Less Code, More Control, In Theory
One of the many interesting design decisions to look at when designing an app is how to encapsulate talking to the API. This isn’t a question that has a universal answer, and there are a lot of libraries that solve parts of the problem very well, but the final combination that takes you from hitting the API to displaying the result (including errors) isn’t a turn-key process.
In an effort to build on a recent services layer that I worked with, I went all in with operation, and tried to reduce duplicated code with liberal use of generics and protocols. At a high level the design consists of:
APIClient: Holds high level state for the API such as top level url session configuration, is loaded by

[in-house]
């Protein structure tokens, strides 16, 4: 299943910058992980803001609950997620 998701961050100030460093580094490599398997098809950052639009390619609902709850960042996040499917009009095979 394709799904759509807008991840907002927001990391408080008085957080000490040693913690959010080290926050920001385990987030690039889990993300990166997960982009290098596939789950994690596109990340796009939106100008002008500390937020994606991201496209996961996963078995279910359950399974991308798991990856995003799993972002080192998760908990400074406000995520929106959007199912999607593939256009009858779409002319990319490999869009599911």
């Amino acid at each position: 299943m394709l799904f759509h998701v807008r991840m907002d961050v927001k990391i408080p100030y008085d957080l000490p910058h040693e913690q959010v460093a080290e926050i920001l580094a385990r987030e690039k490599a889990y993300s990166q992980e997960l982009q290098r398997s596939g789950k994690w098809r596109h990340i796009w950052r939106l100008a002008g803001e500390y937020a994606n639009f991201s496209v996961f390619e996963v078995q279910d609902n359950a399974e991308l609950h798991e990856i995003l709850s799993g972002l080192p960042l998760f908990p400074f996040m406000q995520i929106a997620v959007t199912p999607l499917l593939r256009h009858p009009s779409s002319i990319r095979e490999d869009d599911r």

APIService objects on init.
APIService: Manages which operation queue each step of API progress is handled on, and coordinates dependancies between “run network task”, “parse data” and “completion” tasks. Most of the logic here is implemented in the
perform(action:completion) -> [Operation] function.
APIAction: Defines how to talk to each endpoint on the server, includes all of the configuration details for each request, and the functionality for parsing the response out of the returned data from the server.
So far with a whopping one endpoint and some unit tests, it’s been properly flexible and doesn’t require spreading configuration code over multiple files to hit a new endpoint, and clever use of subclassing means that most of the shared configuration only needs to be written once.
It’s too early to judge if this system is a total win, but it’s a promising start. It also feels very strange that I didn’t write most of the code for the final product. I code reviewed it, and I wrote the initial spec, but another developer on the team built the thing.